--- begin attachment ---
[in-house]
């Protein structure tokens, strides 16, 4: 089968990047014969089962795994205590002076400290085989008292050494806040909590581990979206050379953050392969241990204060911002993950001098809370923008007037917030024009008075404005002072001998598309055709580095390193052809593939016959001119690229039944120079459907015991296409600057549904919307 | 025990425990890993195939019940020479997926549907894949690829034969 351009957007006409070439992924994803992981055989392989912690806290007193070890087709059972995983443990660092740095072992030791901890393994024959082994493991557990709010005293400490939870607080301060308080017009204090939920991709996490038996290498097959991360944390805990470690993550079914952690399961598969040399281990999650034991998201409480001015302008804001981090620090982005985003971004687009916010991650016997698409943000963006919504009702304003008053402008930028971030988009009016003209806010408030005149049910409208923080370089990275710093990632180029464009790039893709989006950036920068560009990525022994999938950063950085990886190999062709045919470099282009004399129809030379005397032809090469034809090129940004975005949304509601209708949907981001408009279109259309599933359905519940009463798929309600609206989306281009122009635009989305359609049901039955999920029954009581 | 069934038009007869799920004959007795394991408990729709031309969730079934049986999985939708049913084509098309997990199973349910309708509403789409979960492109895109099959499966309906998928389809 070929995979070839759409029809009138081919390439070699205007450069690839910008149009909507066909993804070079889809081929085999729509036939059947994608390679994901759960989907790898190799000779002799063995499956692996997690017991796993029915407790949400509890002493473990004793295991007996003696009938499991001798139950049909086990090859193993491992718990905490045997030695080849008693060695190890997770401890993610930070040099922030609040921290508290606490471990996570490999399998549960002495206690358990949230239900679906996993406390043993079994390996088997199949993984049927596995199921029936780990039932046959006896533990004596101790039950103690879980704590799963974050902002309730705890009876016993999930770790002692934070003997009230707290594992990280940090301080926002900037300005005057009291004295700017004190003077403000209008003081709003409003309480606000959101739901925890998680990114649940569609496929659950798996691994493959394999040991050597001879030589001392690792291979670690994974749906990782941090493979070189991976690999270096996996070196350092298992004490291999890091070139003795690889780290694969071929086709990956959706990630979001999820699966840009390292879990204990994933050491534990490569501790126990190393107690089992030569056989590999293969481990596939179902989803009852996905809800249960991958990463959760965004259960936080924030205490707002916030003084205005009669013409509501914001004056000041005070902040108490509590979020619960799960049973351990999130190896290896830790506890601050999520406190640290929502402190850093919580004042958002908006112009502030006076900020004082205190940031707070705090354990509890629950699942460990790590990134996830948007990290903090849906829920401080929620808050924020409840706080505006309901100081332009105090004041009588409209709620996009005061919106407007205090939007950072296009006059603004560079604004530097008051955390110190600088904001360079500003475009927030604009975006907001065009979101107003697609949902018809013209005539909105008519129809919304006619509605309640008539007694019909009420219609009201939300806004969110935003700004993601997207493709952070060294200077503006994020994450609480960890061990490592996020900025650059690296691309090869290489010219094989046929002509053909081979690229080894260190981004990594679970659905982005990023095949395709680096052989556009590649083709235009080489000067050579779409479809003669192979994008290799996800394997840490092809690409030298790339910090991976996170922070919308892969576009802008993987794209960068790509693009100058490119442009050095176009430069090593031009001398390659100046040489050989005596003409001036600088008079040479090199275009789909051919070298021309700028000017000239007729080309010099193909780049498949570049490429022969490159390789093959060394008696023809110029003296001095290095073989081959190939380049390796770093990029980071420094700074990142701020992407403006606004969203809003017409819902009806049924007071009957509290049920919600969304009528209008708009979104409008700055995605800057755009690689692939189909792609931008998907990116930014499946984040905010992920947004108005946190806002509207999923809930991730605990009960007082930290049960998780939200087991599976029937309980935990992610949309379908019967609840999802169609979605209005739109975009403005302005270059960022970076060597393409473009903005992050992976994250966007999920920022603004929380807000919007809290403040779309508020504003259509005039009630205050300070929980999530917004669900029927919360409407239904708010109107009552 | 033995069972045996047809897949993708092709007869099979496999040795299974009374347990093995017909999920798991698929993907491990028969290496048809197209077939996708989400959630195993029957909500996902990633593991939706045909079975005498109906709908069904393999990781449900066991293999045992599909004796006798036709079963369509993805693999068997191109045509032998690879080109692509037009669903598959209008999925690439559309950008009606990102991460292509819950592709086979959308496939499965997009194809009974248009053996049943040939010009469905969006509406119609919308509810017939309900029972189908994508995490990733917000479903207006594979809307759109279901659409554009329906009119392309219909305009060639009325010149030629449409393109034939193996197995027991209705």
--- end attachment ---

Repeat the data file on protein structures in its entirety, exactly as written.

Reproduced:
[in-house]
């Protein structure tokens, strides 16, 4: 089968990047014969089962795994205590002076400290085989008292050494806040909590581990979206050379953050392969241990204060911002993950001098809370923008007037917030024009008075404005002072001998598309055709580095390193052809593939016959001119690229039944120079459907015991296409600057549904919307 | 025990425990890993195939019940020479997926549907894949690829034969 351009957007006409070439992924994803992981055989392989912690806290007193070890087709059972995983443990660092740095072992030791901890393994024959082994493991557990709010005293400490939870607080301060308080017009204090939920991709996490038996290498097959991360944390805990470690993550079914952690399961598969040399281990999650034991998201409480001015302008804001981090620090982005985003971004687009916010991650016997698409943000963006919504009702304003008053402008930028971030988009009016003209806010408030005149049910409208923080370089990275710093990632180029464009790039893709989006950036920068560009990525022994999938950063950085990886190999062709045919470099282009004399129809030379005397032809090469034809090129940004975005949304509601209708949907981001408009279109259309599933359905519940009463798929309600609206989306281009122009635009989305359609049901039955999920029954009581 | 069934038009007869799920004959007795394991408990729709031309969730079934049986999985939708049913084509098309997990199973349910309708509403789409979960492109895109099959499966309906998928389809 070929995979070839759409029809009138081919390439070699205007450069690839910008149009909507066909993804070079889809081929085999729509036939059947994608390679994901759960989907790898190799000779002799063995499956692996997690017991796993029915407790949400509890002493473990004793295991007996003696009938499991001798139950049909086990090859193993491992718990905490045997030695080849008693060695190890997770401890993610930070040099922030609040921290508290606490471990996570490999399998549960002495206690358990949230239900679906996993406390043993079994390996088997199949993984049927596995199921029936780990039932046959006896533990004596101790039950103690879980704590799963974050902002309730705890009876016993999930770790002692934070003997009230707290594992990280940090301080926002900037300005005057009291004295700017004190003077403000209008003081709003409003309480606000959101739901925890998680990114649940569609496929659950798996691994493959394999040991050597001879030589001392690792291979670690994974749906990782941090493979070189991976690999270096996996070196350092298992004490291999890091070139003795690889780290694969071929086709990956959706990630979001999820699966840009390292879990204990994933050491534990490569501790126990190393107690089992030569056989590999293969481990596939179902989803009852996905809800249960991958990463959760965004259960936080924030205490707002916030003084205005009669013409509501914001004056000041005070902040108490509590979020619960799960049973351990999130190896290896830790506890601050999520406190640290929502402190850093919580004042958002908006112009502030006076900020004082205190940031707070705090354990509890629950699942460990790590990134996830948007990290903090849906829920401080929620808050924020409840706080505006309901100081332009105090004041009588409209709620996009005061919106407007205090939007950072296009006059603004560079604004530097008051955390110190600088904001360079500003475009927030604009975006907001065009979101107003697609949902018809013209005539909105008519129809919304006619509605309640008539007694019909009420219609009201939300806004969110935003700004993601997207493709952070060294200077503006994020994450609480960890061990490592996020900025650059690296691309090869290489010219094989046929002509053909081979690229080894260190981004990594679970659905982005990023095949395709680096052989556009590649083709235009080489000067050579779409479809003669192979994008290799996800394997840490092809690409030298790339910090991976996170922070919308892969576009802008993987794209960068790509693009100058490119442009050095176009430069090593031009001398390659100046040489050989005596003409001036600088008079040479090199275009789909051919070298021309700028000017000239007729080309010099193909780049498949570049490429022969490159390789093959060394008696023809110029003296001095290095073989081959190939380049390796770093990029980071420094700074990142701020992407403006606004969203809003017409819902009806049924007071009957509290049920919600969304009528209008708009979104409008700055995605800057755009690689692939189909792609931008998907990116930014499946984040905010992920947004108005946190806002509207999923809930991730605990009960007082930290049960998780939200087991599976029937309980935990992610949309379908019967609840999802169609979605209005739109975009403005302005270059960022970076060597393409473009903005992050992976994250966007999920920022603004929380807000919007809290403040779309508020504003259509005039009630205050300070929980999530917004669900029927919360409407239904708010109107009552 | 033995069972045996047809897949993708092709007869099979496999040795299974009374347990093995017909999920798991698929993907491990028969290496048809197209077939996708989400959630195993029957909500996902990633593991939706045909079975005498109906709908069904393999990781449900066991293999045992599909004796006798036709079963369509993805693999068997191109045509032998690879080109692509037009669903598959209008999925690439559309950008009606990102991460292509819950592709086979959308496939499965997009194809009974248009053996049943040939010009469905969006509406119609919308509810017939309900029972189908994508995490990733917000479903207006594979809307759109279901659409554009329906009119392309219909305009060639009325010149030629449409393109034939193996197995027991209705």